What is Zostavax?
Zostavax is one of only two FDA approved shingles vaccines available in the United States. Manufactured by Merck, Zostavax is designed to lessen the risk of developing the herpes zoster virus, commonly known as shingles, in people over the age of 50. Zostavax only requires one shot while the new Shingrix vaccine requires two.
Zostavax is made with a small amount of weakened but live varicella-zoster virus (chickenpox virus). Children and people who have a weakened immune system are typically not able to receive this type of vaccine, nor can people who have not previously had chickenpox.
In an attempt to prevent shingles, some patients may have unintentionally contracted the virus from their shingles vaccination.
Zostavax, may cause serious injuries including shingles, blindness, and even death. Injured patients are now filing lawsuits against Zostavax’s manufacturer Merck for failing to warn about the potential side effects.
Who is affected and why
Zostavax is a shingles vaccine for patients 50 years and older, an age when the virus is more common. It’s caused by dormant chickenpox viruses which can lay in the body’s nervous system for years, eventually creating shingles. The virus is typically characterized by a painful band of blisters on one side of the torso.
Zostavax uses a weakened form of the herpes zoster virus in order to activate the immune system. After fighting the weakened version of the virus, the body builds immunity. At best, the vaccine only works in 50 percent of patients, and even then it will only last for about six years.
For patients who are immunocompromised, their bodies may not be able to fight off the small dose of the virus. This can cause a host of injuries, including chickenpox and shingles itself.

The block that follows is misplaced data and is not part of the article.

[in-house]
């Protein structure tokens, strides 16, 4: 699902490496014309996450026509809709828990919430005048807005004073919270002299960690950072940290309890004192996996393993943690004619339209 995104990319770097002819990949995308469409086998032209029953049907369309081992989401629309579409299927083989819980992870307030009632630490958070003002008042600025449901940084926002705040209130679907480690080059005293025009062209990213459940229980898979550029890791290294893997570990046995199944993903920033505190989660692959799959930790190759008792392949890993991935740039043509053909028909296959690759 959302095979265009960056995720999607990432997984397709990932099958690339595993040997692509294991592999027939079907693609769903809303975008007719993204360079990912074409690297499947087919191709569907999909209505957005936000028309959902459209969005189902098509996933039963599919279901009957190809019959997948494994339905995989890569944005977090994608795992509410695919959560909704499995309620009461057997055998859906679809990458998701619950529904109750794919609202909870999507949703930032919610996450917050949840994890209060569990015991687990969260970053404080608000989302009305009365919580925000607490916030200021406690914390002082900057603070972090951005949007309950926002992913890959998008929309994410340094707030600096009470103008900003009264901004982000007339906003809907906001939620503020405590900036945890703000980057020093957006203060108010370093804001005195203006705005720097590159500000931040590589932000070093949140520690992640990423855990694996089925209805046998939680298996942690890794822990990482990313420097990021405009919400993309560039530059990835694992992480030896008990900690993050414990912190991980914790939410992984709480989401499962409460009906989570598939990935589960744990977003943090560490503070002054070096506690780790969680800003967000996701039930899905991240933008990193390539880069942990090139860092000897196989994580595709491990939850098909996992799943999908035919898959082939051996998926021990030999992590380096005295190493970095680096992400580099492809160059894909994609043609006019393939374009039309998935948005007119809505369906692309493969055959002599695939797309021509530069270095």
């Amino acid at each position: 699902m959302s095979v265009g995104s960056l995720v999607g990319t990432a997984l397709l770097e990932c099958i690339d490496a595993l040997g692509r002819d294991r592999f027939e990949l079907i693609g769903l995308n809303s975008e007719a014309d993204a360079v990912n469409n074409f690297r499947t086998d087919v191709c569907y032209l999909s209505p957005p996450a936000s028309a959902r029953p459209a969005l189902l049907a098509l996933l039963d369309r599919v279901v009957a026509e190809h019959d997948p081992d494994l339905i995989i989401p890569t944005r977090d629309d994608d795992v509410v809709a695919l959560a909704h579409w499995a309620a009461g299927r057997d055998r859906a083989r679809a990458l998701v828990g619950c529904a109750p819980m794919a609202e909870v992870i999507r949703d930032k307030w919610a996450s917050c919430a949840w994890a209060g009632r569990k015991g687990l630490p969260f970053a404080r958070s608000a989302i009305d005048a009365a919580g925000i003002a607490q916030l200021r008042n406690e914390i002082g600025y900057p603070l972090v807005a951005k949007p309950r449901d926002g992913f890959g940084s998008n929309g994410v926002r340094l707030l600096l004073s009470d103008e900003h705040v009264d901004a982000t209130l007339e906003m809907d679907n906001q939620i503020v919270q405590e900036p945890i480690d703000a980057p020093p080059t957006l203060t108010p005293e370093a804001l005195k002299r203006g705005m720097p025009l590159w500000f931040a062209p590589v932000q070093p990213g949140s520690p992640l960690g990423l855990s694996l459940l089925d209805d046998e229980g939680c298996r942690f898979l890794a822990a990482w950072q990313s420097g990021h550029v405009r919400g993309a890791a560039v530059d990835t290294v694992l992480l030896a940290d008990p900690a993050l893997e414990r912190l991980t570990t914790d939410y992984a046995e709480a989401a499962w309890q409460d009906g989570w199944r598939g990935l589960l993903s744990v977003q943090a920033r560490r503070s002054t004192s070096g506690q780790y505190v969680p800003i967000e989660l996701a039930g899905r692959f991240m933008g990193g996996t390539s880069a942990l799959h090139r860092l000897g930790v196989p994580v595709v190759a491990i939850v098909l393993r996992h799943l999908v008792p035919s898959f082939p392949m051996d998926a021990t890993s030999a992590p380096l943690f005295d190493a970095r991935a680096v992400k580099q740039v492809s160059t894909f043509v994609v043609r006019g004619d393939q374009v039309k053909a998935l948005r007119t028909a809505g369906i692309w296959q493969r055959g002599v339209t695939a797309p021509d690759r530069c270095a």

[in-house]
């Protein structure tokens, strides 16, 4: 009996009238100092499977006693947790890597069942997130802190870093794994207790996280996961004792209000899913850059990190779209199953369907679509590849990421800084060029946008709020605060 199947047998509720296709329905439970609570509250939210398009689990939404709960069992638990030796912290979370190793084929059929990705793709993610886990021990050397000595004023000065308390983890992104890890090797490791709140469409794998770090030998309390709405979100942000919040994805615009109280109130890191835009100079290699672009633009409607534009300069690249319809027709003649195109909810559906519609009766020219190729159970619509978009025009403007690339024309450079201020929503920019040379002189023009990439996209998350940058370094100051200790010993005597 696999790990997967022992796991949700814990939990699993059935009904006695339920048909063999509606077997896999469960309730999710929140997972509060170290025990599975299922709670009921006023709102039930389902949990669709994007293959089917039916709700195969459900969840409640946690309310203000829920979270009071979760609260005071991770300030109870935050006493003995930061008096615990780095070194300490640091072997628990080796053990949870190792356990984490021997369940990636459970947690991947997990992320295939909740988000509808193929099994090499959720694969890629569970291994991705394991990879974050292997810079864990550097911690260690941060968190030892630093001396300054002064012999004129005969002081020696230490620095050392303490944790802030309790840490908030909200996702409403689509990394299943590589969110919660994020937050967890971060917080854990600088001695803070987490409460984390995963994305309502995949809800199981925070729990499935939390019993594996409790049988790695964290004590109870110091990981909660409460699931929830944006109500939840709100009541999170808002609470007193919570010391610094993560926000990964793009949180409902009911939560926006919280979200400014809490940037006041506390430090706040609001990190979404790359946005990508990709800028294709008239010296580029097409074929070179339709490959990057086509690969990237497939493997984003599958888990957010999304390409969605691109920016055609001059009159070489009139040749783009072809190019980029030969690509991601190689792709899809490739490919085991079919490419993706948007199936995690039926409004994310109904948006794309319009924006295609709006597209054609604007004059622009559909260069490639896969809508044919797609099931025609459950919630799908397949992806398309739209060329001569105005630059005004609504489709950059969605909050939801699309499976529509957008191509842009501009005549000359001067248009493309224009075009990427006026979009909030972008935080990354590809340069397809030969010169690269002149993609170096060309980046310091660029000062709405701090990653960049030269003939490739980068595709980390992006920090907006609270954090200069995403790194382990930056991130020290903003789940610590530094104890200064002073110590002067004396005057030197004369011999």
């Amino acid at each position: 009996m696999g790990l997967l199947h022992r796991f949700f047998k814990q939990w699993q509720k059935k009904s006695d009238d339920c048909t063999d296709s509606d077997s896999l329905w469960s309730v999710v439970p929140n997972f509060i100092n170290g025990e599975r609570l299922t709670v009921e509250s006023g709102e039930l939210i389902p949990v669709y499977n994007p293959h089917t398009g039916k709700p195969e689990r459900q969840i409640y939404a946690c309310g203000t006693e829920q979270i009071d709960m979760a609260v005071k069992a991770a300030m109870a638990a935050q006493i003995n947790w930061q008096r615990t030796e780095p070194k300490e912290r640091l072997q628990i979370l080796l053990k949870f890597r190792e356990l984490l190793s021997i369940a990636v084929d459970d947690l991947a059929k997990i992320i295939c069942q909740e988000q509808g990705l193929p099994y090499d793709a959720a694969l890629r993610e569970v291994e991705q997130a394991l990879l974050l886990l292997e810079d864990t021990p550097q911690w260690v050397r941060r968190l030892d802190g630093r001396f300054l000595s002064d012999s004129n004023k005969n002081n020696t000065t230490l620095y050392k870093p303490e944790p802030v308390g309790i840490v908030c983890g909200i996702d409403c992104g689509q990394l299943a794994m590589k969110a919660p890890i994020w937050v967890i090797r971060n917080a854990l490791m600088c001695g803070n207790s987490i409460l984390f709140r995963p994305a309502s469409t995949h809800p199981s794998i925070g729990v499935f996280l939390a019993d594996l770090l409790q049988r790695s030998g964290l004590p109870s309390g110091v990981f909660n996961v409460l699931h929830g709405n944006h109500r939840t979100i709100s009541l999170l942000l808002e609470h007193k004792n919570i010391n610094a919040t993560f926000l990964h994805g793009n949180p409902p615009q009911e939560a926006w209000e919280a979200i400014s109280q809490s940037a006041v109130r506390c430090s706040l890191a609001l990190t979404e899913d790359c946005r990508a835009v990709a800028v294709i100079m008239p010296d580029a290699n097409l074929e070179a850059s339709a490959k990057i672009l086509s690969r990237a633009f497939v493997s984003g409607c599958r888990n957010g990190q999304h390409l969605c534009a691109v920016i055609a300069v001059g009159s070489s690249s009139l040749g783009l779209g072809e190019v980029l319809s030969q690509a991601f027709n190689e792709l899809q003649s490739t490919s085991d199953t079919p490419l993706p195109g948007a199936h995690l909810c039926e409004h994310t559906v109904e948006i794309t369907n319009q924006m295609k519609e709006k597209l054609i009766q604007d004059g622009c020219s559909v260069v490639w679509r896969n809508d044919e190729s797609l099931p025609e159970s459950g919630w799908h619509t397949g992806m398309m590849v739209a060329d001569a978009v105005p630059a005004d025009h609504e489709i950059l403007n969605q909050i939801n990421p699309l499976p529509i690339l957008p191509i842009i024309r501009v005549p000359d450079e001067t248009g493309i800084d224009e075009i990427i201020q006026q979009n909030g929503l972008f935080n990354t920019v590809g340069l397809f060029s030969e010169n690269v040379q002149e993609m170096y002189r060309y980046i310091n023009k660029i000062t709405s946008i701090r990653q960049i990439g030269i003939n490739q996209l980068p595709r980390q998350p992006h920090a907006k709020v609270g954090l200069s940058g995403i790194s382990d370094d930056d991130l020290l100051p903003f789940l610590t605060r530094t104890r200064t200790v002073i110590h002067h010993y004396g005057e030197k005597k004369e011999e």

Lawsuits claim that even though Merck knew Zostavax could cause shingles, it didn’t list this as a side effect until December 2014, years after the vaccine was approved by the FDA in 2006.
Those who have suffered an injury from the Zostavax (shingles) vaccine remain ineligible for compensation through the National Vaccine Injury Compensation Program (NVICP). However, new information has come to light and victims may be eligible to pursue a direct claim against the pharmaceutical manufacturer.
The FDA reports that Zostavax side effects can include the following:
- Acute myelitis
- Allergic reactions
- Bell’s Palsy
- Brain injuries
- Corneal Band Keratopathy
- Eye disorders, including necrotizing retinitis
- Hearing loss
- Herpes Zoster Keratitis
- Herpes Zoster Ophthalmicus
- Herpes Zoster Oticus
- Herpetic Uveitis
- Immune Thrombocytopenic Purpura (ITP)
- Joint pain
- Muscle pain
- Necrotizing Retinitis
- Post-Herpetic Neuralgia (PHN)
- Ramsay Hunt
- Retinal Uveitis
- Spinal Cord Inflammation
- Vision impairment
According to the National Vaccine Information Center (NVIC), more than 36,000 adverse events have been reported, including reactions, hospitalizations, injuries, and deaths. Patients who received the vaccination and experienced serious side effects and complications are filing lawsuits alleging that Merck failed to adequately warn physicians and their patients about the serious risks associated with the drug. In fact, numerous health issues have been reported in Zostavax recipients including serious eye disorders like necrotizing retinitis and keratitis.
If you or a loved one were injured because of the Zostavax vaccine before March 2018, we can help you hold Merck accountable. Contact us today for a free, no-obligation consultation. It costs nothing unless we secure a jury award or settlement for you.
Please note: Zostavax differs from the other shingles vaccine, Shingrix, because it only requires one shot, while Shingrix requires two. Douglas and London is not currently investigating cases against the manufacturers of Shingrix.